Therfield Heath inquiry: Objectors and supporters make closing statements after eight-day hearing
PUBLISHED: 17:54 09 February 2018 | UPDATED: 16:19 12 February 2018
After eight days of evidence the Therfield Heath inquiry came to a close yesterday, and now the inspector must decide whether common land in Royston can be swapped and sold off for housing.
The inquiry was called after the number of responses to the application under section 16 of the Commons Act 2006 to swap common land near Sun Hill and Briary Lane in Royston with land of a similar size to the west of New Road in Therfield to make a possible £1.4 million in profit – by selling the release land for a development of eight houses.
During proceedings many supporters and objectors gave evidence before inspector Mark Yates, who was acting on behalf of the secretary of state for environment, food and rural affairs. He said he must consider the interests of those with rights on the land to be deregistered as well as the interests of the neighbourhood and the public.
The Conservators of Therfield Heath and Greens – who manage the heath under the Therfield Regulation Trust – said the money is needed for the future of the heath and would be reinvested into sporting facilities, conservation and pay general running costs.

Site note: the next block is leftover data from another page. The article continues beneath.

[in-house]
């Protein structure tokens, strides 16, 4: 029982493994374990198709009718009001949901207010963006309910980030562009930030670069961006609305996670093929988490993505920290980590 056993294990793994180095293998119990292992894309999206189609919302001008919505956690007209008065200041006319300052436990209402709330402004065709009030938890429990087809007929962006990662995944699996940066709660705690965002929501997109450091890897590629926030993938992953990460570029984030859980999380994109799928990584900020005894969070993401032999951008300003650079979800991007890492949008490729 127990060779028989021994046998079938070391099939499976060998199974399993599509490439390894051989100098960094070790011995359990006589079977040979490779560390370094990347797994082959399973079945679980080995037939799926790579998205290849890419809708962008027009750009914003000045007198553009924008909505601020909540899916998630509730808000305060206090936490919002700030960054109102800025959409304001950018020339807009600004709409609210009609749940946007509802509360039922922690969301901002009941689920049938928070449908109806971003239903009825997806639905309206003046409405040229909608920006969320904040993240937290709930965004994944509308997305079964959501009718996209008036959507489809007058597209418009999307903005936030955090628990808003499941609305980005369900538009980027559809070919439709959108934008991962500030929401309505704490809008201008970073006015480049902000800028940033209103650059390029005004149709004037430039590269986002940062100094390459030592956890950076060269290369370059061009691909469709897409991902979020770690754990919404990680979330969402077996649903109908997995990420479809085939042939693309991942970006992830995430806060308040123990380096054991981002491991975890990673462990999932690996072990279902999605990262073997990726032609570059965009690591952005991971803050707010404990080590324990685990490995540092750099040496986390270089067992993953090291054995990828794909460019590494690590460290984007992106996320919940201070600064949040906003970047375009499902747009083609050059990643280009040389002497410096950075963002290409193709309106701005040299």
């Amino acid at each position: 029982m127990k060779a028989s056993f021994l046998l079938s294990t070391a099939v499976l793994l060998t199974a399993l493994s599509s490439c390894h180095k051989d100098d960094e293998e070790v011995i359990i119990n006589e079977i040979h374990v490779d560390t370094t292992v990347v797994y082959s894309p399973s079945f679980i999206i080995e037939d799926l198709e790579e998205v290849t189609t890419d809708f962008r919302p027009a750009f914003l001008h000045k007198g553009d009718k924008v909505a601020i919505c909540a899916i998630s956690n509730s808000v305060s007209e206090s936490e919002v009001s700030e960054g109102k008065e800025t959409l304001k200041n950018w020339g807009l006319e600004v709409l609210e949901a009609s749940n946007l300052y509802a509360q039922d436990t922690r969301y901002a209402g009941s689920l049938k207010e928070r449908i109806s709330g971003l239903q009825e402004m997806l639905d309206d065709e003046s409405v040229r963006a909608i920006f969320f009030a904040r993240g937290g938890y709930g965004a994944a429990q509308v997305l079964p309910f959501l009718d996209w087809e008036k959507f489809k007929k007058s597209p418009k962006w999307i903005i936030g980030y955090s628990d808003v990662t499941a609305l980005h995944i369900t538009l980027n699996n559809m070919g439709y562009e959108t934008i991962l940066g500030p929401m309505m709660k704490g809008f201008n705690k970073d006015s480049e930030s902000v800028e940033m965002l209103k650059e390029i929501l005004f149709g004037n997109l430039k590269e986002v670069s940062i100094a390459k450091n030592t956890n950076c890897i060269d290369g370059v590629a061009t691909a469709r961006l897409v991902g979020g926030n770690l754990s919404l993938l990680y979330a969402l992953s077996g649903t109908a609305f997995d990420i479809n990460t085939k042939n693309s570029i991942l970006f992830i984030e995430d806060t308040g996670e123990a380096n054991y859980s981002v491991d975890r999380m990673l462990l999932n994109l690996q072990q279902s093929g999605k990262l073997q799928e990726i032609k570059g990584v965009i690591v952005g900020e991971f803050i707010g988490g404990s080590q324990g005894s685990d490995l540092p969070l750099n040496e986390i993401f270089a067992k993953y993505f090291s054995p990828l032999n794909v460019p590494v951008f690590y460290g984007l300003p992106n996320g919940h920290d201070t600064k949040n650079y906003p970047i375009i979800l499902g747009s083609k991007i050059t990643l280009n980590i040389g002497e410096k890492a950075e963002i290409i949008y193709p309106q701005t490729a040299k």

Objectors claimed they were taking the easy way out by selling the land, and the views of the public should have been considered.
In his closing statement, objector Don Shewan said: “Interpretation of the Therfield Regulation Trust legal status differs from ours and we feel this matter should be investigated by somebody with expert knowledge.
“The replacement land is a considerable distance from Royston, it has been in public use for generations and has been rejected by the Conservators as a suitable site for exchange at an earlier occasion.
“They are losing the opportunity of tapping into the wealth of knowledge and experience available to them from the residents of Royston and all who use the common.”
In Karen Pearson’s closing statement, written with Dr Nick Keep, she said: “We do not want the release land sacrificed – in fact we do not want one inch of common land lost. This piece of land has played such a big part in the life of the community and provided such enjoyment for a wide range of age groups and interests. We can see no justification for taking such a radical step.
“The trustees expect us to take a leap into the unknown without any facts, figures or finalised plans. It is unsafe and far too early for a decision to be made. The whole project needs revisiting.
Clive Hall said: “The sad fact is this entire application is predicated on the idea that the objectors simply would not show up, and not on the strength of the applicant’s case.
“The Conservators have used this process to consult and, while I‘m sure their thinking has moved forward, it is too little too late to save their illegal application and I ask the inspector to reject the application.